Arnie Dyck's Legacy Remembered

The Fill the Table campaign has evoked a level of nostalgia as alumni from years past re-connect to further an important community space at Grebel. Alumni, family groups, friends and roommates from throughout Grebel’s history have joined together to name tables—a symbolic level of donation to the kitchen and dining room project. One of these tables has been named for Arnie Dyck (1945–2017) by his family and friends. Arnie was part of the first cohort of students at “Conrad” in 1964 and went on to a career as a well-loved Computer Science professor at the University of Waterloo.

Arnie is remembered around UWaterloo for his innovative re-design of the CS100 course, allowing it to be accessible for students not in the Computer Science program. His contributions of teaching and expanding the University’s Computer Science curriculum have aided UWaterloo’s reputation for innovation. Arnie introduced the practicum to the Computer Science program and was known as a “pleasure to work with” by faculty members and staff. Arnie’s students appreciated the knowledge and encouragement he brought to class.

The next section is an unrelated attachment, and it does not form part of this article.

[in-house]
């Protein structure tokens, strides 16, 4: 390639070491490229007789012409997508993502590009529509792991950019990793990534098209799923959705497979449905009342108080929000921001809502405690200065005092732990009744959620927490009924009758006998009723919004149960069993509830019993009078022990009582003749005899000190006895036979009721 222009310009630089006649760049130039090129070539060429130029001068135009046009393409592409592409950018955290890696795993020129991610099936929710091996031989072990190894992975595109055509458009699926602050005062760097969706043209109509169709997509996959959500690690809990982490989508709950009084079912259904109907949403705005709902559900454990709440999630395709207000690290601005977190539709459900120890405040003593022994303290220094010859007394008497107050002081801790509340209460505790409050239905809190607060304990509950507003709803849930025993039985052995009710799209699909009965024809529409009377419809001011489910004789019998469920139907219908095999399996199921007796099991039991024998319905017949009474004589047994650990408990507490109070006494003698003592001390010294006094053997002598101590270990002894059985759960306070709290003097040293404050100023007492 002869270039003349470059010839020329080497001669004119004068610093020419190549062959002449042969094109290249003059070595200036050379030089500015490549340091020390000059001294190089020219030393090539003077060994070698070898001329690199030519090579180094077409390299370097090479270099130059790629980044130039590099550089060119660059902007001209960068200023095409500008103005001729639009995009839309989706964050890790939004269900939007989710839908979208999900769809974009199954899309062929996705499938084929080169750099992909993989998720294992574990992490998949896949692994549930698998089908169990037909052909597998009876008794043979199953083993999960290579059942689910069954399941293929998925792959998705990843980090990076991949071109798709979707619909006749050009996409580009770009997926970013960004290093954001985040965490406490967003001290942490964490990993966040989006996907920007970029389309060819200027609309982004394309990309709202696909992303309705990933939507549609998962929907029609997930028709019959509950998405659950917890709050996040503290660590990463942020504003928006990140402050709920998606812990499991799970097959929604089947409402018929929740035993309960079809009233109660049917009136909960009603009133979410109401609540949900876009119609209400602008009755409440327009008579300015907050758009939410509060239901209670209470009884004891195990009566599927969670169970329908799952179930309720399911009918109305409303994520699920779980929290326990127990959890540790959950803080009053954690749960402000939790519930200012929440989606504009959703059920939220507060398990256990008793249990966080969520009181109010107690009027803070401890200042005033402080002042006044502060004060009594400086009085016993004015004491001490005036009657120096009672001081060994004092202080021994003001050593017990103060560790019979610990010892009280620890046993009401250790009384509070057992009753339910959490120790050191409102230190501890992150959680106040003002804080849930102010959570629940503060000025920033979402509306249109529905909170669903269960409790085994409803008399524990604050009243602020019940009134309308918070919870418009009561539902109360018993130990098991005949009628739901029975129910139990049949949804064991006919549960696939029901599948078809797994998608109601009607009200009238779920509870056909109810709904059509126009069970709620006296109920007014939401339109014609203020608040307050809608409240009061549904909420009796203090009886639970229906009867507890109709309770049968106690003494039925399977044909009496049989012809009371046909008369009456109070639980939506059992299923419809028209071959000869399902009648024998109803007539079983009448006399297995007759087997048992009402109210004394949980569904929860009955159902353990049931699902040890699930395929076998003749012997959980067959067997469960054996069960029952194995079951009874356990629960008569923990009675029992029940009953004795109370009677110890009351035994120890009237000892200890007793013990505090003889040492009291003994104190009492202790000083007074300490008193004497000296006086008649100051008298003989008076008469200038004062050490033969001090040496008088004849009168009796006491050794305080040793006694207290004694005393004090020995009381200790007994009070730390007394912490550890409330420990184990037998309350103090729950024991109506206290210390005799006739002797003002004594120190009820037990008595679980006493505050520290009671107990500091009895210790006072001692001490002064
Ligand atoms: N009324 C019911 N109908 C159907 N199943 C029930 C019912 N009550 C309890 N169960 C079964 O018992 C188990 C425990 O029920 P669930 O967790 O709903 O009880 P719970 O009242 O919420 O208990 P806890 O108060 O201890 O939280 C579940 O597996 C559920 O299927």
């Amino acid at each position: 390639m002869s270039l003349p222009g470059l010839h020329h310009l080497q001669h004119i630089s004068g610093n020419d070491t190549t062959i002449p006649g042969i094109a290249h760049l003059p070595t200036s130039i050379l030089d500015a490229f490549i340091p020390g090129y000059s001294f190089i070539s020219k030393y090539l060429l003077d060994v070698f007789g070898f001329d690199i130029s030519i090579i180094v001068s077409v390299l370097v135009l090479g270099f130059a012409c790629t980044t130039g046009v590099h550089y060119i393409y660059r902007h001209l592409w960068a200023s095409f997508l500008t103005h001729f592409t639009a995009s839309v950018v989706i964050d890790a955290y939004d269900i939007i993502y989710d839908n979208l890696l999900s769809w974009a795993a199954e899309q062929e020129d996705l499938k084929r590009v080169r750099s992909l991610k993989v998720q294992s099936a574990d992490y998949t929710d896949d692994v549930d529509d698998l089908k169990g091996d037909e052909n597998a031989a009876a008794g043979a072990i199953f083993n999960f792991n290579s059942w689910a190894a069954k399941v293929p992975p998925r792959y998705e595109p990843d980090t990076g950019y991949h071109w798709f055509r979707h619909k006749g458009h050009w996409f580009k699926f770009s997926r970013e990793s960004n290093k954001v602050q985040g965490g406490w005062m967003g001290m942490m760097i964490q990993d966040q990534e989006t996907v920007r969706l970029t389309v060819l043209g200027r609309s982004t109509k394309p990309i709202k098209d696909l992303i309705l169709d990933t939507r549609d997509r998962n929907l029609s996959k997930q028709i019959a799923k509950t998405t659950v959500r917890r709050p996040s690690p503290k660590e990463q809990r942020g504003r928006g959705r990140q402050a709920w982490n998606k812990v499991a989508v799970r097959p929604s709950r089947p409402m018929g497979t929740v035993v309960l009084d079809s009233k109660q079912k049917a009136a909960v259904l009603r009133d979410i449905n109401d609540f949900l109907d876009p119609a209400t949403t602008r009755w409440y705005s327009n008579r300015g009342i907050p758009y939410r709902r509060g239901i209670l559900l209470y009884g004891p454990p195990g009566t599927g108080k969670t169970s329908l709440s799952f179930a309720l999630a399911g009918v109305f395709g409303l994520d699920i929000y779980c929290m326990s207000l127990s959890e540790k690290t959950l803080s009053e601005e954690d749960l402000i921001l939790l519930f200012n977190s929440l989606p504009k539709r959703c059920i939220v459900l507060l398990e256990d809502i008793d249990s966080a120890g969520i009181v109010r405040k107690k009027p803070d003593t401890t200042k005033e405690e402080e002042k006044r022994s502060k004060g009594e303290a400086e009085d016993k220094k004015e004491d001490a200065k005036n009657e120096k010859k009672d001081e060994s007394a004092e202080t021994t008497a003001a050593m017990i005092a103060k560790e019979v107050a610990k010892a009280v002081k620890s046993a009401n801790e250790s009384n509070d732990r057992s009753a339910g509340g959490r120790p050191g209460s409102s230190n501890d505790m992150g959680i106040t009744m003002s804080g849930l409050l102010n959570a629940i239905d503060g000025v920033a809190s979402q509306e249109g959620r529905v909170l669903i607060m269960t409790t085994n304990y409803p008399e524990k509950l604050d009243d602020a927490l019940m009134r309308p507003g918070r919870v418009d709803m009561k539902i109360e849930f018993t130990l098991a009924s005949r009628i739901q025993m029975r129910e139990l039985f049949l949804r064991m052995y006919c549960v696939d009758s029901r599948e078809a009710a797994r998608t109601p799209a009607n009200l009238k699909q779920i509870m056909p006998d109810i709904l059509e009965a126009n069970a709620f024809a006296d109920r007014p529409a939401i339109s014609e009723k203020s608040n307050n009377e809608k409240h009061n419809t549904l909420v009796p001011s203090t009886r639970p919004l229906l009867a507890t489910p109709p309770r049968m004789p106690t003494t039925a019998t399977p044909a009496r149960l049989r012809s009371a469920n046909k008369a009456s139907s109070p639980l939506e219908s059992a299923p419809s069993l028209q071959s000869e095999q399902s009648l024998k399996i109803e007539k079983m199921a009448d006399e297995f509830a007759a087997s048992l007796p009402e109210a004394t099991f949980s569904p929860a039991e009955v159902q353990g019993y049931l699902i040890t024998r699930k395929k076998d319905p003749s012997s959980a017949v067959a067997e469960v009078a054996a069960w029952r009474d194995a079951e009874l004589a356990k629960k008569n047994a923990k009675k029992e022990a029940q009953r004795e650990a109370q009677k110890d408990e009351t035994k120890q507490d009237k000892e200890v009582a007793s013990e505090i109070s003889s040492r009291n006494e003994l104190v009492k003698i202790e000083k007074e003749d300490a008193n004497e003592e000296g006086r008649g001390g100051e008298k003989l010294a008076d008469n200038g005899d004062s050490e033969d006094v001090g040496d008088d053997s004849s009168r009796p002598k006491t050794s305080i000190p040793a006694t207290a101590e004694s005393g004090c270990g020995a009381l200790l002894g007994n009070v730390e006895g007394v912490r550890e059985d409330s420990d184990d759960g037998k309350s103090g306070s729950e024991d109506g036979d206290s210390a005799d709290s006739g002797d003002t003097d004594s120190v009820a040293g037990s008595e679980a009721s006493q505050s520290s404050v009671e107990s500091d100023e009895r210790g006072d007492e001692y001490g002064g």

His fellow Grebelites also remember the unique ways Arnie contributed to the College’s community. While he was a Grebel resident, he created a punchcard randomizer to mix up the Community Supper seating plan.

Naming a table for Arnie is a fitting way to honour him, given the ways that he took “making space for community” to heart during his time at Grebel. His wife Louisa, noted that “Arnie, the foodie, would have been supportive to the idea as well.”

The Fill the Table campaign has been an opportunity to honour his legacy as beloved student, professor and Grebel board member.